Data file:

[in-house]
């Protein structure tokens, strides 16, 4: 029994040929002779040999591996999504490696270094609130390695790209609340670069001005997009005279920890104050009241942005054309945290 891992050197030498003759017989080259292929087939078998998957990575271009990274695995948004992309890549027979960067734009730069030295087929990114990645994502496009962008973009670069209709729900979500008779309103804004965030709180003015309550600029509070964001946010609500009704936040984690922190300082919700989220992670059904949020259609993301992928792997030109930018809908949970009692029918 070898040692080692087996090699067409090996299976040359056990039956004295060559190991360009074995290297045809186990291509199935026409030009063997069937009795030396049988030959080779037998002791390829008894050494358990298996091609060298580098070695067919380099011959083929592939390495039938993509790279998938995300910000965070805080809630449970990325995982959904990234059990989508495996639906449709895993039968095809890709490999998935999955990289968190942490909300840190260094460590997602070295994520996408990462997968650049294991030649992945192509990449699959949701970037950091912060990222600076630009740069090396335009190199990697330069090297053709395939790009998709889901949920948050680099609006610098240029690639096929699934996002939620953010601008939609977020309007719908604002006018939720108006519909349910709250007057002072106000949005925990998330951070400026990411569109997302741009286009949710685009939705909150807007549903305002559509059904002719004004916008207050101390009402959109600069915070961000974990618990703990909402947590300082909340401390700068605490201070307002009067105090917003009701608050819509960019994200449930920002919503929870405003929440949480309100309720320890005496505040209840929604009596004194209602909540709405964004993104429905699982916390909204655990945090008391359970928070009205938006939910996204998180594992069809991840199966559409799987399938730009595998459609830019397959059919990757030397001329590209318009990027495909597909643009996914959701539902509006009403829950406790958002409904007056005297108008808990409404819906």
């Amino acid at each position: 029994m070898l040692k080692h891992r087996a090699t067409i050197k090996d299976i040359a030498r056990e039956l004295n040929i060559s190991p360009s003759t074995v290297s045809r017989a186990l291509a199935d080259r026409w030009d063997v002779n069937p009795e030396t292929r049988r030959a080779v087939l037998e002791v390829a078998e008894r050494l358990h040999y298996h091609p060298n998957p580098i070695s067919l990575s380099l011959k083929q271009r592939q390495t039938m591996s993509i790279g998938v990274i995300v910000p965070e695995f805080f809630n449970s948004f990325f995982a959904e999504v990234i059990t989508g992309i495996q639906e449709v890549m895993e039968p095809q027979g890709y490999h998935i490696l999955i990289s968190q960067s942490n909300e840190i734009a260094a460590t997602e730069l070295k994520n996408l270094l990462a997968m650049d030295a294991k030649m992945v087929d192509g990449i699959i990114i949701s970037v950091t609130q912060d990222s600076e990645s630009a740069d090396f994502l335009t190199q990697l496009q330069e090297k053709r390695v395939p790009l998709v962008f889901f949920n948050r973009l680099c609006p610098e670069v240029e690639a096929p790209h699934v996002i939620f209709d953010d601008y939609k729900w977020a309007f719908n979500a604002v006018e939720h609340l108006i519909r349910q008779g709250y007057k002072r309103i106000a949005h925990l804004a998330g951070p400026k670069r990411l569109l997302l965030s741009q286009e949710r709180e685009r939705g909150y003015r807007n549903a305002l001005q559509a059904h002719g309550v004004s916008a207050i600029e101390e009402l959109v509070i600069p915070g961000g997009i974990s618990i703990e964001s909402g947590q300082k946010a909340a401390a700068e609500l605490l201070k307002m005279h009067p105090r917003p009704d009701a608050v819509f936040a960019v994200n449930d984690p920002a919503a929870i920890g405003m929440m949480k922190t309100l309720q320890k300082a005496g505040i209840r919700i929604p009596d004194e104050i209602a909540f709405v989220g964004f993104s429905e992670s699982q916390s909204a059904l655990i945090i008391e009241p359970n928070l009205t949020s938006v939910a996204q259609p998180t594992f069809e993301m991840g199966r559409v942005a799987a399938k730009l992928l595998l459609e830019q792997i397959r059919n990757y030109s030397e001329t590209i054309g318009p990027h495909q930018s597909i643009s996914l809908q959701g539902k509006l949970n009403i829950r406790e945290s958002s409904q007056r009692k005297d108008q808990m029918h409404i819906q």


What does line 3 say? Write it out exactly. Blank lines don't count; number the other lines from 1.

């Amino acid at each position: 029994m070898l040692k080692h891992r087996a090699t067409i050197k090996d299976i040359a030498r056990e039956l004295n040929i060559s190991p360009s003759t074995v290297s045809r017989a186990l291509a199935d080259r026409w030009d063997v002779n069937p009795e030396t292929r049988r030959a080779v087939l037998e002791v390829a078998e008894r050494l358990h040999y298996h091609p060298n998957p580098i070695s067919l990575s380099l011959k083929q271009r592939q390495t039938m591996s993509i790279g998938v990274i995300v910000p965070e695995f805080f809630n449970s948004f990325f995982a959904e999504v990234i059990t989508g992309i495996q639906e449709v890549m895993e039968p095809q027979g890709y490999h998935i490696l999955i990289s968190q960067s942490n909300e840190i734009a260094a460590t997602e730069l070295k994520n996408l270094l990462a997968m650049d030295a294991k030649m992945v087929d192509g990449i699959i990114i949701s970037v950091t609130q912060d990222s600076e990645s630009a740069d090396f994502l335009t190199q990697l496009q330069e090297k053709r390695v395939p790009l998709v962008f889901f949920n948050r973009l680099c609006p610098e670069v240029e690639a096929p790209h699934v996002i939620f209709d953010d601008y939609k729900w977020a309007f719908n979500a604002v006018e939720h609340l108006i519909r349910q008779g709250y007057k002072r309103i106000a949005h925990l804004a998330g951070p400026k670069r990411l569109l997302l965030s741009q286009e949710r709180e685009r939705g909150y003015r807007n549903a305002l001005q559509a059904h002719g309550v004004s916008a207050i600029e101390e009402l959109v509070i600069p915070g961000g997009i974990s618990i703990e964001s909402g947590q300082k946010a909340a401390a700068e609500l605490l201070k307002m005279h009067p105090r917003p009704d009701a608050v819509f936040a960019v994200n449930d984690p920002a919503a929870i920890g405003m929440m949480k922190t309100l309720q320890k300082a005496g505040i209840r919700i929604p009596d004194e104050i209602a909540f709405v989220g964004f993104s429905e992670s699982q916390s909204a059904l655990i945090i008391e009241p359970n928070l009205t949020s938006v939910a996204q259609p998180t594992f069809e993301m991840g199966r559409v942005a799987a399938k730009l992928l595998l459609e830019q792997i397959r059919n990757y030109s030397e001329t590209i054309g318009p990027h495909q930018s597909i643009s996914l809908q959701g539902k509006l949970n009403i829950r406790e945290s958002s409904q007056r009692k005297d108008q808990m029918h409404i819906q």